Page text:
Tips for Installing Bathroom Cabinets
by Alipu Huang on Jul 23, 2020
What You Will Need
Tapered shims (optional)
Follow the first five steps if you are removing an old vanity before installing a new one. However, if you are starting from scratch, skip to step 5.
Step 1: Turn Off and Disconnect the Water Supply
Cut your water supply by using the shutoff valves underneath the sink. To release the water pressure off the lines, open your sink faucet and let the water run until it turns to a slow drip. Use an adjustable wrench to disconnect the water supply tubes, keeping a bucket on hand to catch any excess water.
Step 2: Disconnect the Sink
Use pliers to loosen the P-trap (the U-shaped part of the drainpipe) and disconnect it from the sink’s vertical drainpipe, using a bucket to catch any excess water.
Step 3: Remove the Vanity Top
Use a utility knife to cut the caulk along the backsplash. If your vanity top is also secured with screws and glue, use a drill and chisel to separate it from the base. Then carefully remove the top of the vanity.
Step 4: Remove the Vanity Base
To remove the vanity base, take out any screws with your drill at the back of the base and pull the vanity out. Repair any damage to the walls.
Step 5: Mark the Wall for the New Vanity
Review manufacturer's instructions for specific steps, then start by marking the wall with an outline of your new vanity, accounting for height, width, and placement. Use a stud finder to locate and mark the studs within the outlined area for vanity attachment. Keep in mind that most studs are 16" – 24" apart.
Step 6: Prepare the Vanity Back
Many vanities have openings in the back for plumbing. If yours doesn't, you'll need to cut the holes yourself. Use the wall outline to measure from the base to the pipes. Mark these measurements on your vanity's back. Then, use a hole saw to cut holes for the drain and supply pipes.
Step 7: Position and Level the Vanity
Use your outline on the wall to set the vanity in place. With a level, check that the top of the base sits evenly at all four corners. Make any required adjustments with tapered shims.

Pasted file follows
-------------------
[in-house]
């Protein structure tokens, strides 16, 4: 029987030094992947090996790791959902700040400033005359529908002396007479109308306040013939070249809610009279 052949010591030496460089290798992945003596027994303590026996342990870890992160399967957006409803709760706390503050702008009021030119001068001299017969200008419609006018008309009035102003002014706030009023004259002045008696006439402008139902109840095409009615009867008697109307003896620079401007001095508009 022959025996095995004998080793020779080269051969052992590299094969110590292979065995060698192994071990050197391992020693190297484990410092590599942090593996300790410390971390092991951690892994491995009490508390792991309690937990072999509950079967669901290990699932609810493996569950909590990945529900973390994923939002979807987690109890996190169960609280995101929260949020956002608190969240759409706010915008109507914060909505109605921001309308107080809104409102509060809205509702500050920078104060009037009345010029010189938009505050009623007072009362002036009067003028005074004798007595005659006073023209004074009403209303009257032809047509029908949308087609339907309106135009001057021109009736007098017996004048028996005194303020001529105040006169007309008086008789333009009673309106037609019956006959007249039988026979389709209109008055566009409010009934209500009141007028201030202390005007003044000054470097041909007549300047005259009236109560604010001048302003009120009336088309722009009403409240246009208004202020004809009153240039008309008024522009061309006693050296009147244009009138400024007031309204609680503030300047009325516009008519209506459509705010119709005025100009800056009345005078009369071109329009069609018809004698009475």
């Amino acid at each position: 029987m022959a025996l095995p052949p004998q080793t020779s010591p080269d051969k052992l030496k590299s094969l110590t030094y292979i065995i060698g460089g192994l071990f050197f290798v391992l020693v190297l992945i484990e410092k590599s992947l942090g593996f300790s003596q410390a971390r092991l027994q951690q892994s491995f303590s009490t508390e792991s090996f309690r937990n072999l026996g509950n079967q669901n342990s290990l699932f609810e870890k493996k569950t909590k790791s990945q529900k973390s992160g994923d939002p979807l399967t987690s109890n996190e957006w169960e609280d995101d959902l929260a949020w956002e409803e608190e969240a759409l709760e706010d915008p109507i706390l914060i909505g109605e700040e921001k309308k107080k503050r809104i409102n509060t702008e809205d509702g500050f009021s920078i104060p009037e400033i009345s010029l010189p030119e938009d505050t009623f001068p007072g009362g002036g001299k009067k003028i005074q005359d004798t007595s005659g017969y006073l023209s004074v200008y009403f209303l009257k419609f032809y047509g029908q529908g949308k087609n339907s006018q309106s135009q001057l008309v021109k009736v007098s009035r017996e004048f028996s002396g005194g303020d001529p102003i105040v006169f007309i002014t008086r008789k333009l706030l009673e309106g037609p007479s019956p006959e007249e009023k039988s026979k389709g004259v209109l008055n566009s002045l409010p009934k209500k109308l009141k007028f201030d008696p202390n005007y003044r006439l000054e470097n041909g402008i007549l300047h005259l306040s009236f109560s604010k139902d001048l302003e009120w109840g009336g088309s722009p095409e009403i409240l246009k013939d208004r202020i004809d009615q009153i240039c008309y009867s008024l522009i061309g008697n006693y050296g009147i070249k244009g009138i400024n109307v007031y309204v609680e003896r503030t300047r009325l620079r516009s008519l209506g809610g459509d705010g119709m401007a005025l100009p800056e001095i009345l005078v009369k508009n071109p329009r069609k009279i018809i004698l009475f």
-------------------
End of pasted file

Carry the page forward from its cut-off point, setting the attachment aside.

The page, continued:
Step 8: Secure the Vanity Base
Use a drill to screw the back of the vanity into the studs. For holes that are not in line with studs, use anchors that match your wall type.
Step 9: Install Faucet, Drain, and Sink
First, assemble the faucet and drain – making sure to place the plastic gasket under the faucet and handles. Feed the faucet and handles into the proper holes. Under the sink install the washers and nuts to secure them into place. Apply a bead of plumber's putty under the lip of the drain and push it into place. Underneath the sink, tighten the mounting bracket. Wipe away any excess putty. If your sink is not already attached to the countertop, install it now. Each sink type is installed differently, so we recommend referring to the manufacturer's instructions.
Step 10: Secure the Vanity Top
Apply a thin bead of adhesive to the top of the vanity base. Then carefully set the vanity top in place, taking care to align the plumbing. Also if the vanity top overhangs the bottom slightly, make sure that it is even on all sides. Press down firmly. If your vanity comes with a separate backsplash, apply a bead of silicone caulk along the back of the piece and press it firmly against the wall. Place a bead of caulk between the backsplash and the wall, and between the bottom of the backsplash and the countertop. If you don't have a backsplash, apply a bead of caulk between the wall and the vanity top. Allow 24 hours to dry.
Step 11: Connect the Plumbing
Reattach the drain and water supply lines, wrapping plumber’s tape around the threaded sections to create a watertight seal.
Step 12: Test It Out
Turn on the water supply and run the water. Check for any signs of leaks and adjust accordingly.
Step 13: Attach Doors and Hardware
Use manufacturer’s instructions to assemble or connect any doors, drawers, and hardware.
Now that you know how to install a bathroom vanity, sit back, relax, and enjoy your hard work!